Dispelling the myths: Sherry Tenison, RN, MSW, WHNP-BC

Sherry Tenison has been a women’s health advocate for more than 20 years. She’s seen how improving education and contraceptive access can change women’s lives.

“What prompted me to open my clinic was that these women were not getting the education that they needed as it relates to their birth control, their bodies. They were not being treated in a holistic manner. I felt as though that was happening because they were low-income women. The patients were a number and not individuals.”

Q: Tell us about your job—what you do, whom you serve, and why you do it.

A. I became a women’s health nurse practitioner in 1996. From that time until now I’ve had lots of hands-on experiences in different practice settings. Some have been in Federally Qualified Health Centers (FQHCs), some in non-profits, some in private practice settings alongside MDs. So I’ve had quite a bit of experience in different types of facilities. But all of these facilities have always catered to or serviced low-income females ages 13-65.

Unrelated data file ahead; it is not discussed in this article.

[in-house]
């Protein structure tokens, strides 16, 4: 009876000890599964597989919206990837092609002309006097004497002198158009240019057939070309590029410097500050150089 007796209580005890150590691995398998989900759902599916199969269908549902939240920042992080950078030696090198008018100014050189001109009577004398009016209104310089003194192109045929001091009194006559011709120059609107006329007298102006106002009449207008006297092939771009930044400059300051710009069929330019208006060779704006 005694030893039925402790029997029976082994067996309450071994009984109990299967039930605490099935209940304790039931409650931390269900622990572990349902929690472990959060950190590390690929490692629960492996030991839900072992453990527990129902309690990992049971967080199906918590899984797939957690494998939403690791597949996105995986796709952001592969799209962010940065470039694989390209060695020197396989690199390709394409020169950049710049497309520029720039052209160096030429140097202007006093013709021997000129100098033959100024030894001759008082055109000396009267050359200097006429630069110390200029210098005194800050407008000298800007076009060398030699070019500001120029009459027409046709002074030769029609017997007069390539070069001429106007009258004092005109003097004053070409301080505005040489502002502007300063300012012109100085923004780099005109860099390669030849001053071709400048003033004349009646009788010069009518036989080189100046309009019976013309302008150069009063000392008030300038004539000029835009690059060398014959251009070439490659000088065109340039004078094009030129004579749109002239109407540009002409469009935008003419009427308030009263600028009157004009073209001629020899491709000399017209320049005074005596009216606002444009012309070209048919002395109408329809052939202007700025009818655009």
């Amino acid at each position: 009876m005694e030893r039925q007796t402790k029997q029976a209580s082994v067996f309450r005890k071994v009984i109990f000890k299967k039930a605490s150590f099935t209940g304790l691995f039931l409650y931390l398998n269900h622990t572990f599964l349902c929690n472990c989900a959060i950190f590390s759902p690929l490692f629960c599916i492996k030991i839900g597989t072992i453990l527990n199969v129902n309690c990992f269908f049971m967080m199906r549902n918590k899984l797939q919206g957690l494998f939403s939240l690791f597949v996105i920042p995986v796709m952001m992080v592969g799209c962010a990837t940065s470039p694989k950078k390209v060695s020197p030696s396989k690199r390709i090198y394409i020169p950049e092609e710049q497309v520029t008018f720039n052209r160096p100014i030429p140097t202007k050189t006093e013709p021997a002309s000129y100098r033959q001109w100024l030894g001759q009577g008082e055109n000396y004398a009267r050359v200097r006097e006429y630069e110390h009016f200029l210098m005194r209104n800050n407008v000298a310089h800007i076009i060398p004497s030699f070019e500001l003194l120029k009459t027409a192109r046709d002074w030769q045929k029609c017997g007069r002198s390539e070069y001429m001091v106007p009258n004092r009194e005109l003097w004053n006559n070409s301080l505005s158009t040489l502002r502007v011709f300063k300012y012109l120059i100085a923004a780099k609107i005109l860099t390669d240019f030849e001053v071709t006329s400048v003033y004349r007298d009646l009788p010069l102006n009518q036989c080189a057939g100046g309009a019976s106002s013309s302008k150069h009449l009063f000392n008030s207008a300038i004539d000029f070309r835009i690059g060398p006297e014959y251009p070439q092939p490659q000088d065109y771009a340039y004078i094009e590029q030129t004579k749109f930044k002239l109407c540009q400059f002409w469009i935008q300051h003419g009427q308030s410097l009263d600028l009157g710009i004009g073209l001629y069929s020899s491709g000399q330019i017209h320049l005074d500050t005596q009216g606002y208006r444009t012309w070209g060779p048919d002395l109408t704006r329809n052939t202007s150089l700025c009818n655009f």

Q: What kind of barriers do women in Dallas face when it comes to getting birth control?

A. Some of the barriers are financial. If the patient does not qualify for any type of Medicaid, then of course she’s going to go without birth control because she can’t afford to pay for it out of pocket. I have always been aware of that situation so if I had to write the patient a prescription I would always make sure I wrote it for pills on the Walmart list that are $9. A lot of my patients would say, “Oh, I can afford that.” But if they want a LARC like the IUD or implant then they wouldn’t be able to afford it because they don’t have any insurance. That’s the number one barrier to receiving birth control.

Q: What is the single most important thing you think community leaders need to understand about the issue of contraceptive access?

A. Education is a must. It’s the number one barrier that we have to overcome—to educate our patients about contraception. I want the affluent people to understand that, too. Not only should we make contraception accessible to lower-income women but we also have to make education accessible, too. Lower-income women are getting information from friends and family or YouTube versus going to their medical provider and getting the correct information about the birth control methods. Other women are able to do that without those barriers. We can’t exclude cultural beliefs about birth control methods, either. Some of those are difficult to break through as well; for example, how different cultures feel about birth control. Once again, education comes in.